suggestimage3

If the book you are looking for is available to suggest to the library you will see it in the results list, with a blue Suggest button next to it. This collection has both eBooks and eAudiobooks. You’ll know if the item is an audiobook if there is a headphones icon in the bottom right of the cover image for the book. Be sure that you’re suggesting the format you’d prefer when both are available. When we purchase a book that you have suggested, an automatic hold will be placed on it for you. You have 5 days to check out an item before the hold expires.

 

 

suggestimage4

It is important to us that this collection of popular fiction and nonfiction, has the titles that you want to read. While we can’t guarantee we’ll buy every suggestion we receive, we certainly prioritize them when buying new items for the collection.

If you’re not yet familiar with the Cloud Library collection, learn more about how to download the free app here. You’ll need an active library account with Brookens to set up your account.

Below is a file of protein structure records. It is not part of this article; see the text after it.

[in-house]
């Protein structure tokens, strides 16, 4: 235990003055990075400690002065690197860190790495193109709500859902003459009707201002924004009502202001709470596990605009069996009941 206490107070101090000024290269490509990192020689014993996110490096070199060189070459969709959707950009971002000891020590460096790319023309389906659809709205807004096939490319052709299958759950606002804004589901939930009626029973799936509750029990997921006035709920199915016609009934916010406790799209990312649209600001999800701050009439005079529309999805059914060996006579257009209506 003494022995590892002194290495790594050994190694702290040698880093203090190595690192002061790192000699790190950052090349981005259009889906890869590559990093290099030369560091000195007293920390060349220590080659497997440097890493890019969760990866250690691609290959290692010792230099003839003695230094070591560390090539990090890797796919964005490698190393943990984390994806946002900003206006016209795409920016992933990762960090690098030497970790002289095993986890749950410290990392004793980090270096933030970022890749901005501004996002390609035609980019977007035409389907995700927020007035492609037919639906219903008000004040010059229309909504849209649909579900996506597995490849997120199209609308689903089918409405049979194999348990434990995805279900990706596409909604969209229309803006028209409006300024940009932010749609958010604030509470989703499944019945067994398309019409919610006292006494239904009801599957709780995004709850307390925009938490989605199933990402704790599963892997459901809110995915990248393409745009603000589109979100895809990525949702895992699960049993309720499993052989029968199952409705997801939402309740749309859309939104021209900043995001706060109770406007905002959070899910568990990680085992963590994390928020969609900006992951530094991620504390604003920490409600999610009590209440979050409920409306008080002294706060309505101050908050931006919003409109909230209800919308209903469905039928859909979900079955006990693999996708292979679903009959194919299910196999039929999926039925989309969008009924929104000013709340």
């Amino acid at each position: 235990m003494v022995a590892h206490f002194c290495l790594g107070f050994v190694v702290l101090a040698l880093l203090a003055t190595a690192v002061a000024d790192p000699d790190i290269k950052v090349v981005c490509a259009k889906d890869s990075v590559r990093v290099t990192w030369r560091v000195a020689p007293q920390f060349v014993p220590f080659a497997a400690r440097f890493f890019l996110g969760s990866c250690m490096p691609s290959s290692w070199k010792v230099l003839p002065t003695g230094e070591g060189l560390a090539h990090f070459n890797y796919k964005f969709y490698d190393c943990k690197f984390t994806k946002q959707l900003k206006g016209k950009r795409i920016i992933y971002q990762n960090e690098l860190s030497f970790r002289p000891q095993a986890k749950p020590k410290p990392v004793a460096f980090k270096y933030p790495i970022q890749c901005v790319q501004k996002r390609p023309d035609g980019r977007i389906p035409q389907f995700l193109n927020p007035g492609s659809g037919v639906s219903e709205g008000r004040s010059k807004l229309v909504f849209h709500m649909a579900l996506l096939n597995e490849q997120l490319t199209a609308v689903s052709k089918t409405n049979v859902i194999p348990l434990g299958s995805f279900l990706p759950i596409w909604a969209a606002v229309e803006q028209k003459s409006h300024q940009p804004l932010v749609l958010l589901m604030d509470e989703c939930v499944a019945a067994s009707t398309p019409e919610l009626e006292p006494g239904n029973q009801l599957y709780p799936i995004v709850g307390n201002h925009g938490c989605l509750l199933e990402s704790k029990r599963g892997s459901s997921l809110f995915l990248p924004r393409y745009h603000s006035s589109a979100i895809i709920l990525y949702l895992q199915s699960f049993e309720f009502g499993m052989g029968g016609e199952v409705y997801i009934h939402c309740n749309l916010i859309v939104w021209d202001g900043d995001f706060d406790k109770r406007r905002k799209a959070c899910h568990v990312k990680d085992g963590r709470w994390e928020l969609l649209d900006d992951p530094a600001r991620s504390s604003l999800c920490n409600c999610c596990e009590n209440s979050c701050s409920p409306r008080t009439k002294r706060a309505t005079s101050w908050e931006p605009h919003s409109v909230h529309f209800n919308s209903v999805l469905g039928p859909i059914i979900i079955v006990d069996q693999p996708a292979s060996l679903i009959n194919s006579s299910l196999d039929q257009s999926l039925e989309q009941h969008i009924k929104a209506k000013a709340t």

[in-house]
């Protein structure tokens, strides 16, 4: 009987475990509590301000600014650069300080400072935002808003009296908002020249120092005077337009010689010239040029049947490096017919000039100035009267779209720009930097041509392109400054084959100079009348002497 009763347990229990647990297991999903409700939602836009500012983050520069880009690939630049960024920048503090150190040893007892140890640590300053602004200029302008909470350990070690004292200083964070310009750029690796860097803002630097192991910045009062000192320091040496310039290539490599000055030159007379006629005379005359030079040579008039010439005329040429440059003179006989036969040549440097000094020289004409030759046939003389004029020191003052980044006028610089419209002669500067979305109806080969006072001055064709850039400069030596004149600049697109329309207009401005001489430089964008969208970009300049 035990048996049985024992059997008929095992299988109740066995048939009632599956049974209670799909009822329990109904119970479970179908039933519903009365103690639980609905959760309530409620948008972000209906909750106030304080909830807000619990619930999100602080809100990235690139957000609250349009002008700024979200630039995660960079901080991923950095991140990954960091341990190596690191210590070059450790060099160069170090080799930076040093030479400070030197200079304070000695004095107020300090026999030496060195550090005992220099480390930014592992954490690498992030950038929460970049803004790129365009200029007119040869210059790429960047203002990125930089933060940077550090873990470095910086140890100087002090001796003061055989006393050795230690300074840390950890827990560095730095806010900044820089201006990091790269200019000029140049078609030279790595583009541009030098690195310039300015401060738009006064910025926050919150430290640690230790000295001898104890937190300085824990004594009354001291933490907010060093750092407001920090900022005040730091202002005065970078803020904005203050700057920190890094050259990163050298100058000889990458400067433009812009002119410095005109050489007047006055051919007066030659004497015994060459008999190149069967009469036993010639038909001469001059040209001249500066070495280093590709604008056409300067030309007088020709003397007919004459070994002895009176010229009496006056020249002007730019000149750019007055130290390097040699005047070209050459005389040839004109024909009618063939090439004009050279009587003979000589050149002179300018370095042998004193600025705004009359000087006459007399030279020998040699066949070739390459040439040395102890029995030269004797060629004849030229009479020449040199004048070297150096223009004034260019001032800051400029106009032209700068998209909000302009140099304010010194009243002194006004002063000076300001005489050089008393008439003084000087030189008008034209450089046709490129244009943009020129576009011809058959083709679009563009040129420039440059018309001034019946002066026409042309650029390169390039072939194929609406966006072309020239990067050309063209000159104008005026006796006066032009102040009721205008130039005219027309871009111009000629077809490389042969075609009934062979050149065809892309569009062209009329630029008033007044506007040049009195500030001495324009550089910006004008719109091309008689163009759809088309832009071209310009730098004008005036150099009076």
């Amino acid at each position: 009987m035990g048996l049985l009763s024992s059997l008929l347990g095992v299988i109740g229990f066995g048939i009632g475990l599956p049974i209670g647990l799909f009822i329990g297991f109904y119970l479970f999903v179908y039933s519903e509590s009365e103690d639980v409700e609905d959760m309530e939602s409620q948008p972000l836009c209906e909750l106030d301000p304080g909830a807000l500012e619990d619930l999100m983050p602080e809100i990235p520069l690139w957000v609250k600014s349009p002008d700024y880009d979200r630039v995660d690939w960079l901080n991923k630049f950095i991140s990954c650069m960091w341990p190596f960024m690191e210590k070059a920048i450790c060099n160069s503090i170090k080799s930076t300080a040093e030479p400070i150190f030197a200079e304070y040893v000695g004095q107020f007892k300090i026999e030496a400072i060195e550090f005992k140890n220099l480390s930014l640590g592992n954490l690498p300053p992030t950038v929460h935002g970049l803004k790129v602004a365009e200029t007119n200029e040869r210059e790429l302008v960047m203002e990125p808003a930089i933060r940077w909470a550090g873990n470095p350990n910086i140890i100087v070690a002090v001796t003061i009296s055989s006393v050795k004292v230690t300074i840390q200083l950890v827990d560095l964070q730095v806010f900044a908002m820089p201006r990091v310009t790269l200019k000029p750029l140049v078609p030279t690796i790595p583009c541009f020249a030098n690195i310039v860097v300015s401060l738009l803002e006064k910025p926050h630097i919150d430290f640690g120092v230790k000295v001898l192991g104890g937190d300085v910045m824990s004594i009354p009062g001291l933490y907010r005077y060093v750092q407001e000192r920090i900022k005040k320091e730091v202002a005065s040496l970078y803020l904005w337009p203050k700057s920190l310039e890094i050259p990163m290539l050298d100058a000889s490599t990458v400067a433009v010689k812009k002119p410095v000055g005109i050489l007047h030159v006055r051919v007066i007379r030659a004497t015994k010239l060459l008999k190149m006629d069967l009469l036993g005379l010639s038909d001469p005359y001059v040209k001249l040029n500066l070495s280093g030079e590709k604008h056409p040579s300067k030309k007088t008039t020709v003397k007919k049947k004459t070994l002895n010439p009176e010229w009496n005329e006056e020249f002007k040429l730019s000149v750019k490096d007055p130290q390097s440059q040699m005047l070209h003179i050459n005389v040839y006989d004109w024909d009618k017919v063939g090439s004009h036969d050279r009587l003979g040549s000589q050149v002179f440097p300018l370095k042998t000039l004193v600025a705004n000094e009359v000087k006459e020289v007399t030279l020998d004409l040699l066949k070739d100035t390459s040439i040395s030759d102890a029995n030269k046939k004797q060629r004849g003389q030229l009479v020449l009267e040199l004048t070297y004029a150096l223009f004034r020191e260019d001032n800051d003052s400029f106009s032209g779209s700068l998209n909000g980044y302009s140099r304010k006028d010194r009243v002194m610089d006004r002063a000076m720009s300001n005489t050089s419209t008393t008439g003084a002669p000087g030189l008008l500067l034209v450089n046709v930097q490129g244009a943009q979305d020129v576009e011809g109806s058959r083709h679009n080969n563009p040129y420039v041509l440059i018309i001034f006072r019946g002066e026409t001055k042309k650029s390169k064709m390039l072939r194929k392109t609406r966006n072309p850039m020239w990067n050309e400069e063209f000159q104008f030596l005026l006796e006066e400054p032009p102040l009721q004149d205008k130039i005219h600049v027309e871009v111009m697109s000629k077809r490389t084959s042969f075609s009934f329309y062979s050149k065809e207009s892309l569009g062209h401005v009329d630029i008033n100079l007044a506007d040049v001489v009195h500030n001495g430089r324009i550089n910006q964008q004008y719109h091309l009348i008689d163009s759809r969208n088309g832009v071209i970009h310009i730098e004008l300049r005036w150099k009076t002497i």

As always, if you have any questions please feel free to ask for help at the main desk.

March Movie Madness is BACK!

March Movie Madness is back at Brookens Library!! We have put together a March Madness inspired bracket featuring 90’s era films to tie in with the Springfest theme. We have some epic matchup’s this week: Titanic vs. Office Space, Clueless vs. Ghost, Space Jam vs. A League of Their Own! We can’t wait to see who survives Week 1.

Week One March Movie Madness Matchups

Simply visit: http://libguides.uis.edu/marchmadness17 and vote for your favorite 90’s film. It’s that easy! The final week of voting we will have a drawing for a Brookens Library prize pack.

Vote today!